How Social Media Is Changing Public Administration
Social media is becoming an increasingly popular platform for civic and political engagement. According to the Pew Research Center, roughly 39 percent of American adults have used platforms such as Twitter and Facebook to engage in civic or political activities. The overall ideological and partisan patterns vary among the users.
To learn more, check out the infographic below created by Rutgers University’s online Master of Public Administration degree program.
The Rise of Social Media
Studies have shown that people who are more passionate and active in politics are more likely to use social sites for political purposes. Individuals who have solid ideologies and party ties typically use the platforms to discuss issues of particular interest. Younger users tend to participate in these activities more than individuals who are aged 50 or older.
Up to two-thirds (67 percent) of all 18- to 24-year-olds engage in social network-related political activity. The figure represents nearly three-quarters of young adults who are active on social networking sites.
The engagement usually involves posting links to political material, sharing thoughts on specific issues, liking or promoting political material, following elected leaders, encouraging fellow users to take action, and more.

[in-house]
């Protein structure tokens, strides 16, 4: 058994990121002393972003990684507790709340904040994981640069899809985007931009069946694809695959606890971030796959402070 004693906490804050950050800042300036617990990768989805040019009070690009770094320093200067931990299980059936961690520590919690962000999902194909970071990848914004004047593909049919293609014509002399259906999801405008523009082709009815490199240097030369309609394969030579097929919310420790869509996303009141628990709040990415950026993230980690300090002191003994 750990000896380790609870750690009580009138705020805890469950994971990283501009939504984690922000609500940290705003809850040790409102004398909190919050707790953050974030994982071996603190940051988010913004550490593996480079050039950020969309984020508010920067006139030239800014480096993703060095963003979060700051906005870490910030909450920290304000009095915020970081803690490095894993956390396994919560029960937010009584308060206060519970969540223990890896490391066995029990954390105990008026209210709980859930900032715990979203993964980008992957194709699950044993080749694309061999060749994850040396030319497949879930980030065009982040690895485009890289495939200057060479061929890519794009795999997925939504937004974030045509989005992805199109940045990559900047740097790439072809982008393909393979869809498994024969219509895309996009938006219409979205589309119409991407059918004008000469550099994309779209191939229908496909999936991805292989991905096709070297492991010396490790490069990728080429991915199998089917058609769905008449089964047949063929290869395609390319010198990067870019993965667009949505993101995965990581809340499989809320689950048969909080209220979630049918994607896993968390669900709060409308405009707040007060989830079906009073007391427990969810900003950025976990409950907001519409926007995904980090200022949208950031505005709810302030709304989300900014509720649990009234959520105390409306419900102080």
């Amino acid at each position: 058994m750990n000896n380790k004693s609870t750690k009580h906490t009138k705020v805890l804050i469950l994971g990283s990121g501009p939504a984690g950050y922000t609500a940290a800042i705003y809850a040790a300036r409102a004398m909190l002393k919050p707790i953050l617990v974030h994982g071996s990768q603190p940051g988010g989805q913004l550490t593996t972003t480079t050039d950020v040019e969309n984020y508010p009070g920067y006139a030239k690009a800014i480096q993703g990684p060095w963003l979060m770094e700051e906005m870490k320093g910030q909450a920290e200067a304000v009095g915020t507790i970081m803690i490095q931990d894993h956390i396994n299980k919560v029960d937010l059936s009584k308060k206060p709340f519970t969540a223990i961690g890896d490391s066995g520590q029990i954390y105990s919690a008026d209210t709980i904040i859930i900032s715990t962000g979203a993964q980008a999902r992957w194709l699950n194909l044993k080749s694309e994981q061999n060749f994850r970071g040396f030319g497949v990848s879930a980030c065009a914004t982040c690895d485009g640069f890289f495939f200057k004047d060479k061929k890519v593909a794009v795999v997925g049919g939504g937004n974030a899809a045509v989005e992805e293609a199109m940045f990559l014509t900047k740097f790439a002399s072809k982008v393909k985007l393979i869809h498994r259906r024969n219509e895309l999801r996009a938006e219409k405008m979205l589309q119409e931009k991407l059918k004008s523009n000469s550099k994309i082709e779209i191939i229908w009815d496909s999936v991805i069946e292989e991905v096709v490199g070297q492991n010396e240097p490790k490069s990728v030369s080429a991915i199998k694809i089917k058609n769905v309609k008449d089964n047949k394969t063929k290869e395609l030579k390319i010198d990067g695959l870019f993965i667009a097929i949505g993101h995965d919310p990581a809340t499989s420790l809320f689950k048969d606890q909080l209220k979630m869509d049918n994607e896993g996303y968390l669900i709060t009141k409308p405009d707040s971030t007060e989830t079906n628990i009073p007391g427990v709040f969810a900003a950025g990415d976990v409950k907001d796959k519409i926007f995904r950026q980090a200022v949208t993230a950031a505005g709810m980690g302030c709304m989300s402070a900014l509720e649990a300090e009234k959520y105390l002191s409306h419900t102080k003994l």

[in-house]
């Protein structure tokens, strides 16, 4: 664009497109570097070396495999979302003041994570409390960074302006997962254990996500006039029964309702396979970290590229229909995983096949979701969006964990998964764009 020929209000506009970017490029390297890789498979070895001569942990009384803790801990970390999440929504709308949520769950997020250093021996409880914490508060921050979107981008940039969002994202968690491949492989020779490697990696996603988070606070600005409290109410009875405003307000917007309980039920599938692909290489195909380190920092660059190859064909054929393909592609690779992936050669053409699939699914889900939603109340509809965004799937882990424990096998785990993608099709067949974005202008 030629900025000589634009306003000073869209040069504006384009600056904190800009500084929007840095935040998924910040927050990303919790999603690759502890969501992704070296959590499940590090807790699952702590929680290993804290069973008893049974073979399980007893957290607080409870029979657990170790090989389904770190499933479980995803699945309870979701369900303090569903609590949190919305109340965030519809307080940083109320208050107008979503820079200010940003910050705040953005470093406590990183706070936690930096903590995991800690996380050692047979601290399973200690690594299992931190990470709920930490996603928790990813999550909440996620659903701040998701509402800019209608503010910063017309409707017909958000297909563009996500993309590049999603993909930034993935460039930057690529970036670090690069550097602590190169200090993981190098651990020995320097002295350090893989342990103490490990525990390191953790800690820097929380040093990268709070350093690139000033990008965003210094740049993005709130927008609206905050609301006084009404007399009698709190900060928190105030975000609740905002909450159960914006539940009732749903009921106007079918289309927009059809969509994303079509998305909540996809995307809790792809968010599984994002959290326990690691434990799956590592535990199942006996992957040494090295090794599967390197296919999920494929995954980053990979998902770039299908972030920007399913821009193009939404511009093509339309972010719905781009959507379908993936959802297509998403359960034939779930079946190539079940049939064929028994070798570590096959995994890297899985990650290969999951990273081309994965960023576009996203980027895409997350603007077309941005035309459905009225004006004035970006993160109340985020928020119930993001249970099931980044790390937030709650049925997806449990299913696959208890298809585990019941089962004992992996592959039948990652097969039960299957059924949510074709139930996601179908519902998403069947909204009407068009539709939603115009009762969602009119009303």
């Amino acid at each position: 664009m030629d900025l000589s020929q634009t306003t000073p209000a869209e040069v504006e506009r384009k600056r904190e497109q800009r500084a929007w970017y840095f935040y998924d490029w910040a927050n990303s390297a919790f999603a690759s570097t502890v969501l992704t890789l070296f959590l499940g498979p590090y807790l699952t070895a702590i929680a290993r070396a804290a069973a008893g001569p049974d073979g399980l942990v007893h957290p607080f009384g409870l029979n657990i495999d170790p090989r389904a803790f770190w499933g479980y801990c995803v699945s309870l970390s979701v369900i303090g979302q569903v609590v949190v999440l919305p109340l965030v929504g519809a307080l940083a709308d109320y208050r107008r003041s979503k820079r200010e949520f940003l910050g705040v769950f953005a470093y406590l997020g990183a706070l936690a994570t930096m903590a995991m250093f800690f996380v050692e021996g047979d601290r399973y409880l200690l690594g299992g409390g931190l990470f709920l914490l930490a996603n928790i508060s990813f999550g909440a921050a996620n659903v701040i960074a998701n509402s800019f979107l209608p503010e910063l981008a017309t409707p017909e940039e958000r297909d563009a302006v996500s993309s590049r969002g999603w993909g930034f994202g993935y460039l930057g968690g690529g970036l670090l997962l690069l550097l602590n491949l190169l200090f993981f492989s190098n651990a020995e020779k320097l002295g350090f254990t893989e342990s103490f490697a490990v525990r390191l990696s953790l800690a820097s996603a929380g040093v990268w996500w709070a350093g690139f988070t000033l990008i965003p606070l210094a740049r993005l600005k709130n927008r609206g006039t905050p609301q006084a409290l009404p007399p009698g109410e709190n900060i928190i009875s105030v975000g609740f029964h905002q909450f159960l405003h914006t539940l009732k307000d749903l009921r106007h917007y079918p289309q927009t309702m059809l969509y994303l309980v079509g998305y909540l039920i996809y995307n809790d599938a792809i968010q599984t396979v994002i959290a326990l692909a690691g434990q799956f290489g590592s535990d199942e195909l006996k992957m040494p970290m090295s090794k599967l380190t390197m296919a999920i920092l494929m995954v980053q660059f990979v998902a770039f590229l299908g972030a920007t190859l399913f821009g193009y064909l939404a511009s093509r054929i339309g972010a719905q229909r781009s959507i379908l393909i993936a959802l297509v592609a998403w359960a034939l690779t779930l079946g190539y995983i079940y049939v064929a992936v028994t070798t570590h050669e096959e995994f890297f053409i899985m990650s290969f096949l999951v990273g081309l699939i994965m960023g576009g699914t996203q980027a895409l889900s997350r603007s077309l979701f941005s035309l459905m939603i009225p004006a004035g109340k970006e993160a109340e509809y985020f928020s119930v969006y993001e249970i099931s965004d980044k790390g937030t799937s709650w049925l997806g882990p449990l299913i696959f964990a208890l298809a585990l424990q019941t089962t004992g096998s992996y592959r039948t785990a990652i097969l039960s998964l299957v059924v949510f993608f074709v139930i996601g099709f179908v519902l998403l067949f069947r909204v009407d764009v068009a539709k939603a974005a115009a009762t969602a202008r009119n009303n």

Political activity on social media has witnessed a marked growth since 2008. The engagements generally lead to further interactions regarding political issues.
Social Media and Government
Social networking sites have evolved from platforms where users engage with colleagues or family and share entertaining videos to one of the main forms of communication. The engagements now extend to government departments.
Platforms such as Instagram, Facebook, and Twitter make it significantly easier for users to communicate. For this reason, citizens leverage the platforms to get their voices heard.
Some government departments have been using YouTube to share press briefings. On the other hand, municipalities use social sites to inform citizens about new ordinances. As a result, people stay well informed about key developments affecting them. However, the concept still has room for improvement. A significant number of government entities have reportedly been experiencing challenges on social networking sites.
According to reports, government departments were ranked as the most annoying in the second quarter of 2016. Surveys revealed that the sector was the least liked on social media. This is due to several unflattering characteristics. On average, the departments have an engagement rate of less than 10 percent, coupled with an average response time of 10.7 hours.
Benefits of Social Media for Government
Governments can take advantage of social networking sites to improve service delivery. The platforms provide a superb forum for citizen engagement. Departments can find specific audiences that need to interact with them. People are already discussing issues concerning these entities, and they need official responses.
Ignoring people on the networks only worsens the situation for government entities that are plagued by negative stigmas. Implementing a more proactive social media strategy creates a great opportunity to change perception. Replying or acknowledging messages on Facebook, Twitter, and other platforms shows effort.